18 October, 2017
The Use of Literary Devices to Establish the Setting in James Thurber’s Narrative
Every day, writers use rhetorical and stylistic devices throughout their literary works. These useful tools help authors bring clarity and provide support to their narratives. In the short story, “The Secret Life of Walter”, the author employs the use of these techniques and tools to strengthen his writing. The writer, James Thurber, effectively utilizes rhetorical devices to enhance the setting by capturing the reader’s senses. Firstly, the use of imagery heightens the reader’s sensations to better visualize the environment by the use of descriptive words. Secondly, similes help link two ideas, an unknown and more familiar point together to frame the atmosphere and the mood of the scenery. Lastly, onomatopoeias are useful to convey a specific sound and the way it is produced to attract attention.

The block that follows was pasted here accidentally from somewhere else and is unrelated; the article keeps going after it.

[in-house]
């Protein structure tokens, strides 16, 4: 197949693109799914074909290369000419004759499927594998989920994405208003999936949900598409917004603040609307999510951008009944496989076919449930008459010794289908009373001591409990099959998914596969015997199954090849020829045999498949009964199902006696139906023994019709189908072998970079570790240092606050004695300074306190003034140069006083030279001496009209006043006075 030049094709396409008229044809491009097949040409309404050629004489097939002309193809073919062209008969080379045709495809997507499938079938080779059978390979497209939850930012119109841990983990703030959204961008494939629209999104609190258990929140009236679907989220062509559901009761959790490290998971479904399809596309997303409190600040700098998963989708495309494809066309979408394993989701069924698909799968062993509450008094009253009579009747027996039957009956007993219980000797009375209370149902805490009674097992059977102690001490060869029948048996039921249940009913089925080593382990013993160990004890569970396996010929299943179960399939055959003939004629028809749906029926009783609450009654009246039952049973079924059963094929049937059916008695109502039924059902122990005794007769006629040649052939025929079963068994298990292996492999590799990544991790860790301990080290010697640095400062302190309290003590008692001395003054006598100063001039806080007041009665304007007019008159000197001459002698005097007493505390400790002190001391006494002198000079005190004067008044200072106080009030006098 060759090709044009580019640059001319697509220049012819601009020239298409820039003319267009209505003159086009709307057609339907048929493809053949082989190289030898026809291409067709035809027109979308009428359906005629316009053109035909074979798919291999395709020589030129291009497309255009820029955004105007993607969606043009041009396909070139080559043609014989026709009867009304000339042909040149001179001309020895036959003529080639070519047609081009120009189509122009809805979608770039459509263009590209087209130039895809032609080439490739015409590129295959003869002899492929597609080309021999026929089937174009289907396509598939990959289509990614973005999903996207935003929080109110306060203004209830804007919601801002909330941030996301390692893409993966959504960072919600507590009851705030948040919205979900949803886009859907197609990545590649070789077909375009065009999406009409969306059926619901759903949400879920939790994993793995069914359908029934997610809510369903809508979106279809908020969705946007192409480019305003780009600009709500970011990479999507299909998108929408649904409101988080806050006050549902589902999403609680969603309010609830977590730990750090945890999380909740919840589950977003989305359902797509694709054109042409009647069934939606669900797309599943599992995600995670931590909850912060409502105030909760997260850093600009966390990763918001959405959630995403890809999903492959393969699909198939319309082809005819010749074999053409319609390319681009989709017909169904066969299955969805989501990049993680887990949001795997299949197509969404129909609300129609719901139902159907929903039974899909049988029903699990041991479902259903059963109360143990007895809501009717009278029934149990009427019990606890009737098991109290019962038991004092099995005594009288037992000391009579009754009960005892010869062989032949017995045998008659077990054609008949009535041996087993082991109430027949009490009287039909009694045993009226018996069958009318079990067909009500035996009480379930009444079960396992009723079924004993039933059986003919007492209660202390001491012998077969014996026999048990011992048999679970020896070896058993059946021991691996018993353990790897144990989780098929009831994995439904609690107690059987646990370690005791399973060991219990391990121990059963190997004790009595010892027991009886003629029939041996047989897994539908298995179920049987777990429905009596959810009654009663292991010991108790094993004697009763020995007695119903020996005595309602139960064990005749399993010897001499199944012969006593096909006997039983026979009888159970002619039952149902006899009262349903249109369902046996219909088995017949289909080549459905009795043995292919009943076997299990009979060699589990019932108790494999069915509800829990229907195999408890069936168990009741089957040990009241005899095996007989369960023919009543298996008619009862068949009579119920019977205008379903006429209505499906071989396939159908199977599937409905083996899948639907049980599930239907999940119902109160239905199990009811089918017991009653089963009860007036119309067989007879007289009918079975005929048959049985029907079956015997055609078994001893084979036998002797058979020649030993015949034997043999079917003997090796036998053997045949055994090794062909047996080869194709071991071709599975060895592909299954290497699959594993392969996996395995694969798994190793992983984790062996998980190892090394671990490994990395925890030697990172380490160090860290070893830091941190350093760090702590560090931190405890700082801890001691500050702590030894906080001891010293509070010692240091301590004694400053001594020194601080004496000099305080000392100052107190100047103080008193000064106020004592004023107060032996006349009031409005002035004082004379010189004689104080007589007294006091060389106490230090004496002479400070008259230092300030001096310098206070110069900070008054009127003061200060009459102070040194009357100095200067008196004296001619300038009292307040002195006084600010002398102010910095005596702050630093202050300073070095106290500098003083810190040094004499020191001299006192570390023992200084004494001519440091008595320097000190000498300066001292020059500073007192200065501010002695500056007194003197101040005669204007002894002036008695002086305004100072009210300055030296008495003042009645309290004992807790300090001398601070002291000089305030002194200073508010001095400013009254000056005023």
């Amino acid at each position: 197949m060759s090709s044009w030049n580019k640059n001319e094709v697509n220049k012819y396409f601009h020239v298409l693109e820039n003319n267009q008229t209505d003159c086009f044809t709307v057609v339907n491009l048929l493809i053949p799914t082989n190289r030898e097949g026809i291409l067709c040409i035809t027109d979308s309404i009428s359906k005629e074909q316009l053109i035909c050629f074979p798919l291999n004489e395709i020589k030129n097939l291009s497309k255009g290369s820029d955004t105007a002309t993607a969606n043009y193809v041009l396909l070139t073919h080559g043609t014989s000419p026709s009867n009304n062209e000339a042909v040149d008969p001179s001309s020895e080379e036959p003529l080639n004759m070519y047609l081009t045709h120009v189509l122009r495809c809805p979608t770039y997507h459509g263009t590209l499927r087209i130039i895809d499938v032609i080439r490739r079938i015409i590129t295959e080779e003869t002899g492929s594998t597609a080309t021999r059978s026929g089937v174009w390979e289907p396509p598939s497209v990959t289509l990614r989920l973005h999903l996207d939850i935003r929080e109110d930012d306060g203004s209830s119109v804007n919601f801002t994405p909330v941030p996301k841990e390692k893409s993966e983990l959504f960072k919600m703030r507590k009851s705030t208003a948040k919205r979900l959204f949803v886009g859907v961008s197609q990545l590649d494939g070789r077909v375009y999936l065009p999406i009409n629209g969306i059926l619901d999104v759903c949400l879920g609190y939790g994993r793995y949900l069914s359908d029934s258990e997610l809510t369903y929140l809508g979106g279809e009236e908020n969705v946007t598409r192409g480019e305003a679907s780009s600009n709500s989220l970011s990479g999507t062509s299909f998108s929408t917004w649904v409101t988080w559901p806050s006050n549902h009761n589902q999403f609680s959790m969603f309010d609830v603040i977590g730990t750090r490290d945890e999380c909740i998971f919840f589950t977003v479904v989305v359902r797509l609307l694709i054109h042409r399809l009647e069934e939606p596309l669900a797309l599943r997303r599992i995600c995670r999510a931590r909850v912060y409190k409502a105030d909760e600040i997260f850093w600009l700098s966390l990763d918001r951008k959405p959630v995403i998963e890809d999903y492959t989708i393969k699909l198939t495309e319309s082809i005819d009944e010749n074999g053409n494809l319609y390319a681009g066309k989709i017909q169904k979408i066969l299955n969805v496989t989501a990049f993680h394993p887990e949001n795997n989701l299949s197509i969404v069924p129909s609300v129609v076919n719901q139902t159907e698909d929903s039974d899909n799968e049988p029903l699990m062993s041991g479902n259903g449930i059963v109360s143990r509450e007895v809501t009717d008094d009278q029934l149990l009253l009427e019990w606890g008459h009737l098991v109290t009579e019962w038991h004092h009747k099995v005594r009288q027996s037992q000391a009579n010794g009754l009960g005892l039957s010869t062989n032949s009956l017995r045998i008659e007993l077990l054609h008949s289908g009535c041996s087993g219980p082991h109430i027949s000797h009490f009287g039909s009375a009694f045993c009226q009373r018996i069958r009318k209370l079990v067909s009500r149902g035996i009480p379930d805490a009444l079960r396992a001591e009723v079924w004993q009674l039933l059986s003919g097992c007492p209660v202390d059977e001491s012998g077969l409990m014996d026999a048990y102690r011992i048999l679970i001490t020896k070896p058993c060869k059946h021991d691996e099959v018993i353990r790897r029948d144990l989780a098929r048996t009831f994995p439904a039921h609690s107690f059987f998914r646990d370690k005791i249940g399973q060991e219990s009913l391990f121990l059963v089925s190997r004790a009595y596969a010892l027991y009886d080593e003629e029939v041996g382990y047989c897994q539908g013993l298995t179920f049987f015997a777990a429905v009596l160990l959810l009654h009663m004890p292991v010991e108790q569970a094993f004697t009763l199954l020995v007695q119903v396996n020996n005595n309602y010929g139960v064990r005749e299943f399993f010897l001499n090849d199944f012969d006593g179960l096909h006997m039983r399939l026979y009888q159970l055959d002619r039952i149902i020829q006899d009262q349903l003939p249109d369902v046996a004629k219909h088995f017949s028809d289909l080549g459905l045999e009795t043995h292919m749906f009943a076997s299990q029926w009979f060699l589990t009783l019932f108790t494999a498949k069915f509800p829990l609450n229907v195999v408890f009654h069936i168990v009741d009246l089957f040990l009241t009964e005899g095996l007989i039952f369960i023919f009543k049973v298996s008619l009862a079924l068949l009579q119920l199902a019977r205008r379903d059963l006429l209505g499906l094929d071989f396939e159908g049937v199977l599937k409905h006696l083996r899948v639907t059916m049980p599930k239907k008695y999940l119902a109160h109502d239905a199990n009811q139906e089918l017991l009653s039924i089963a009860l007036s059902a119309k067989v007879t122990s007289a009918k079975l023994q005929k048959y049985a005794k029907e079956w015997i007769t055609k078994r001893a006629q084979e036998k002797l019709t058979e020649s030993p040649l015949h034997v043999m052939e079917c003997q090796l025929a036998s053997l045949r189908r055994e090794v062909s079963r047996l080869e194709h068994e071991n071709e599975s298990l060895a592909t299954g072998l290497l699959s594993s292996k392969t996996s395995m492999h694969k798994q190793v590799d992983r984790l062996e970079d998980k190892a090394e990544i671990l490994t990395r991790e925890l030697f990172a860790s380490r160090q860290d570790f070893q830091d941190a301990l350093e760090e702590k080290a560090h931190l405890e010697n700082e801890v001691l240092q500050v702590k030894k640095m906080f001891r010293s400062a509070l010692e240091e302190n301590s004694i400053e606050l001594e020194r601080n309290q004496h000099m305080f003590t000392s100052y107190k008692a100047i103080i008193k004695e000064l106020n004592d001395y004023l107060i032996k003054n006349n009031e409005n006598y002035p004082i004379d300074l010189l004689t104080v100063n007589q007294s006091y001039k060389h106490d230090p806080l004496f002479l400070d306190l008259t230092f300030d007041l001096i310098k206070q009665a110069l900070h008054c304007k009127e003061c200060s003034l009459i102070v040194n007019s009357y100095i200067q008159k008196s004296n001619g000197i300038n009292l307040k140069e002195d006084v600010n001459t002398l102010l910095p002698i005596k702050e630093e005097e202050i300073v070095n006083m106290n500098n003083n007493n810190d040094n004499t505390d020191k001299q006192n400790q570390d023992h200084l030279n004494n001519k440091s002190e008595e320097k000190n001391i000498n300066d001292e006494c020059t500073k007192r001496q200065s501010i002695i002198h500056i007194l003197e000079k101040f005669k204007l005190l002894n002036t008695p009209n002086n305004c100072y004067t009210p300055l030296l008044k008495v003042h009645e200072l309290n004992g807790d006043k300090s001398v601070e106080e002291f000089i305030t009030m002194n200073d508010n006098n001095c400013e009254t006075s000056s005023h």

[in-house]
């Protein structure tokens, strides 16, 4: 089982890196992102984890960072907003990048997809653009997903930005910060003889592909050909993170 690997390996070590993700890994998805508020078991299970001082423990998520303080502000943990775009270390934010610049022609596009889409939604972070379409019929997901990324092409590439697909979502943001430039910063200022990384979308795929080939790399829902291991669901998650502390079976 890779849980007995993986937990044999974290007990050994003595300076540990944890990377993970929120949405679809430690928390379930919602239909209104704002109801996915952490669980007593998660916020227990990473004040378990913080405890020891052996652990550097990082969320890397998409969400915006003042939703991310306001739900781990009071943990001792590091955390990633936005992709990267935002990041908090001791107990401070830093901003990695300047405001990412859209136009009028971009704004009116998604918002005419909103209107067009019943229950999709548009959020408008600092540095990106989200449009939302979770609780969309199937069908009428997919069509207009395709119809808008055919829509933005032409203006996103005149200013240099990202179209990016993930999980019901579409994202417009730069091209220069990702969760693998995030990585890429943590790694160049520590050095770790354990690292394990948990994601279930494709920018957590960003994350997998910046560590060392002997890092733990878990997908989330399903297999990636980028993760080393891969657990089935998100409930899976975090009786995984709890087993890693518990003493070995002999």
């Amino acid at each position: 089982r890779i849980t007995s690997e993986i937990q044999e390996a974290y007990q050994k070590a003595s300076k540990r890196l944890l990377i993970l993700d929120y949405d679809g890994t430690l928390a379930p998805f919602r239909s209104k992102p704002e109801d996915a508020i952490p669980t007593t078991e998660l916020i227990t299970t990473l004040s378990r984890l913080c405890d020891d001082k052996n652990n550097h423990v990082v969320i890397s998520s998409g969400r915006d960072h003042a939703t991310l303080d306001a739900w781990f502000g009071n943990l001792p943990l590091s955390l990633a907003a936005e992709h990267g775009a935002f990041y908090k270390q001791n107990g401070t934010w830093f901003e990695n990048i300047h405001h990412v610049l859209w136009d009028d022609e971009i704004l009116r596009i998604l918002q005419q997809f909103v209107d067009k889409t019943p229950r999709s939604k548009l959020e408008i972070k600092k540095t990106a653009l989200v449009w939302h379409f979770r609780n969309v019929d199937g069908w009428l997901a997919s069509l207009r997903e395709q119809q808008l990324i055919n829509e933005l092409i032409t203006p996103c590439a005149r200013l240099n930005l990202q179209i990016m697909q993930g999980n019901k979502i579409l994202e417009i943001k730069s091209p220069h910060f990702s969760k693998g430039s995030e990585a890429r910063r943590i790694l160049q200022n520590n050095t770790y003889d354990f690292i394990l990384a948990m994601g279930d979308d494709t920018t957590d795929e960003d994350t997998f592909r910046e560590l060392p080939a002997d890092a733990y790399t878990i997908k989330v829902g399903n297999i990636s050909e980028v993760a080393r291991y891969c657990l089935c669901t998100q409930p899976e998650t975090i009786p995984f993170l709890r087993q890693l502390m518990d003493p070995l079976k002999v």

To begin, James Thurber applies the aid of imagery in his works to establish the setting in an interesting and vivid way. In the story, as Walter Mitty falls into another daydream, he imagines himself in a dugout during the German war, determined to fly in the air to conquer the bomber and the Archies. In Walter’s slumber, he pictures the set: “War thundered and whined around the dugout and battered at the door. There was a rending of wood and splinters flew through the room” (Thurber 3). In this specific example, the author describes Mitty’s surroundings through the use of detailed words. James Thurber creates a realistic sensation for the readers, by creating a feeling that affects all five senses using his/her imagination and mind visualization. In Walter’s war dream, the readers can distinguish the atmosphere to resemble a loud, strong and powerful unleashing of wind from a storm. He/she can picture themselves in Mitty’s shoes, experiencing the same storm, a hurricane so strong, woods chips broke off and rode with the wind across the room. In short, the effective use of imagery helps to evoke a better characterization of the action’s backdrop. Notably, in the short story, after Mrs. Mitty’s hairdresser appointment, she finally finds Mr. Mitty and they both leave the hotel. As Mr. Mitty and his wife exit the building, the narrator specifies in detail: “They went out through the revolving doors that made a faintly derisive whistling sound when you pushed them”(Thurber 3). The setting can be seen, felt and heard...